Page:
We’ve written a lot about the various functions on offer, which may seem complicated, but worry not, as to have this level of control and sound in a live rig straight out of the box is exactly what single-switch pedals should be all about. Should you wish to unlock Pandora’s Box you can, but you can also take the simple approach.

We cannot think of any genre of music the 30ms would fail to add something positive to. We also demoed the pedal with a Gibson SG Bass into an already huge-sounding Fender Rumble 500 and the 30ms delivered a noticeable treble lift,  enough to make us want to run two Rumbles!

Using a Keeley 1962 British-style overdrive pedal with the 30ms slightly detuned in Dimension mode and a dirty-sounding Princeton opens up a huge palette of easily recognisable classic rock and even metal tones (Metallic’s Enter Sandman sounding particularly tasty). And let’s not forget the Slapback mode for those crisp country-style runs up and down the neck. All in all, the 30ms is a versatile and joyful pedal to use, which players from all over the musical spectrum will get something from, and it puts a big silly grin on your face.

Refreshingly, the marketing blurb stands up to the weight of expectation, and we would have to agree that the 30ms is the ™ultimate double tracking experience∫ in stompbox form.

Abbey Chamber Verb

Abbey_Chamber_Verb_Face_Keeley1Staying with the Abbey Road theme, we have the Abbey Chamber Verb,  recreating the echo chambers found within those famous walls. An echo chamber is an isolated booth inside a recording studio designed to capture natural reverb sounds from a signal piped into it. It gets a little more complicated after that, as the men in white coats developed an array of electronic filters and switchable frequency levels (2.7 kHz, 3.5 kHz, or 10 kHz) all thankfully replicated here in pedal format (wearing a white coat whist using the Abbey Chamber Verb is optional).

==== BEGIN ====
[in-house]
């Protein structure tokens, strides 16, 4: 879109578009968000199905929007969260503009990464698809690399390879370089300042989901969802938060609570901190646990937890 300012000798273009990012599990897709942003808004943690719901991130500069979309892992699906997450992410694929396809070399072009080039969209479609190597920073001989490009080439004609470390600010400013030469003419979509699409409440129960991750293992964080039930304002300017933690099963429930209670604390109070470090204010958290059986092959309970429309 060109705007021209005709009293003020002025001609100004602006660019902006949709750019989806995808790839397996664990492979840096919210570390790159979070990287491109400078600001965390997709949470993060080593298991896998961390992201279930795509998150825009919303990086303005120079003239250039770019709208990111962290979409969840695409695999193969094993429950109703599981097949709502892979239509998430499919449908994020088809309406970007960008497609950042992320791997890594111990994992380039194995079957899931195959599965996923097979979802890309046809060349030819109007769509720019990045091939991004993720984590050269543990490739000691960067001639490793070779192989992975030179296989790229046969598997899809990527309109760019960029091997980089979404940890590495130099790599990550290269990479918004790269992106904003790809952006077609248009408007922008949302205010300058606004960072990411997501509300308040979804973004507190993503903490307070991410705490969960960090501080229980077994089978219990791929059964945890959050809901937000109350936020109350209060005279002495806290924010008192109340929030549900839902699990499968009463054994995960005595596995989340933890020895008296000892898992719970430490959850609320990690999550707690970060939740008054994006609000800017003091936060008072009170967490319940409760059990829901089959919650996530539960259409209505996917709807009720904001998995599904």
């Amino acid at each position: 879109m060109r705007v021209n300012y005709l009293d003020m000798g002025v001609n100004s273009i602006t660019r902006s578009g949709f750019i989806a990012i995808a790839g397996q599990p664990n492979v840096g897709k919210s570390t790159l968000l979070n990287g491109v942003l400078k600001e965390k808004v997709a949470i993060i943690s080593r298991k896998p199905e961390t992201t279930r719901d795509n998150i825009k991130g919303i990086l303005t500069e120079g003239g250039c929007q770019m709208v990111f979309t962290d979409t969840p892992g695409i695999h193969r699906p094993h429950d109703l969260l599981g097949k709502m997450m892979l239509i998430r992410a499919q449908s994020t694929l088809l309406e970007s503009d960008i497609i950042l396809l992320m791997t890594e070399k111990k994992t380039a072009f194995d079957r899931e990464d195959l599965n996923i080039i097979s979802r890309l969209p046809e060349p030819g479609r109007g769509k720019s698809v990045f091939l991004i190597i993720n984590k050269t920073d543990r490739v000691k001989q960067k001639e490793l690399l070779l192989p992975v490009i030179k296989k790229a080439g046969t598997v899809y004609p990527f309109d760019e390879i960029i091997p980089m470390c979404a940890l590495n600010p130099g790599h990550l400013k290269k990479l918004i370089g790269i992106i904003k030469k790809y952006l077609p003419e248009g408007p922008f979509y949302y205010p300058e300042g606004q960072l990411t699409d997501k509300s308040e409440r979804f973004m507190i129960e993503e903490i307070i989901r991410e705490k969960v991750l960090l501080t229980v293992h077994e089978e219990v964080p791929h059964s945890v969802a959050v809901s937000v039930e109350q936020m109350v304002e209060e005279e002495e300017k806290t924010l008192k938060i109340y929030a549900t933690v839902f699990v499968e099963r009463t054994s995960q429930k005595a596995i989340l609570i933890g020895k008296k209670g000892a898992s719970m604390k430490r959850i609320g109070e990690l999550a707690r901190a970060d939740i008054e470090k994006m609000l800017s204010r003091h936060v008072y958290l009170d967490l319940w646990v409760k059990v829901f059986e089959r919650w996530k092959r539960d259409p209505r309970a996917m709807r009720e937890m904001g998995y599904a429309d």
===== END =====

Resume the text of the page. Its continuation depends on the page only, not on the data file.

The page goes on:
In use

The Chamber Verb is designed to deliver warm analogue-sounding reverb tones aplenty, so if you’re in the market for a reverb that creates incredibly long decays and space-like reverberations you should look elsewhere. Looking for a small room sound with a soft short reverb? No problem. Perhaps a large hall reverb sound that is bright and reflective? Yep, does that too.

The brilliance and pre-delay knobs on the Chamber Verb are where the magic happens. Those men in white coats again developed a way of refining what sort of naturally occurring reverb sounds were produced in the echo chambers at Abbey Road, and by using the brilliance option you can boost or cut the frequency response (+/-10dB) along with using the switchable 2.7kHz, 3.5kHz or 10kHz for added effect. The pre-delay has a range of 30ms to 150ms, so with little effort we were able to dial in some realistic echo chamber reverb sounds.

What impressed us the most was the pairing of the 30ms Double Tracker with the Abbey Chamber Verb.

These pedals are designed to appeal to players who want to achieve studio-like tones live without the need for complicated DAW software or an engineering degree with some carpentry skills thrown in. And let’s not discount the aesthetics either, as these pedals look the business, too ± and who doesn’t like good looking pedals on their boards?

Memphis Sun Reverb

Keeley-Memphis-SunThe Memphis Sun Reverb continues with the studio-in-a box theme, but this time has both feet planted firmly in the 1950s. The legendary Sun Studio in Memphis, Tennessee is a small unassuming building but has played host to some of the biggest names in the industry. Elvis Presley recording That’s All Right, Jerry Lee’s Great Balls Of Fire, and let’s not forget Johnny Cash singing about walking the line. All within the walls of Sun Studio, which proudly and confidently terms itself `The birthplace of rock and roll’.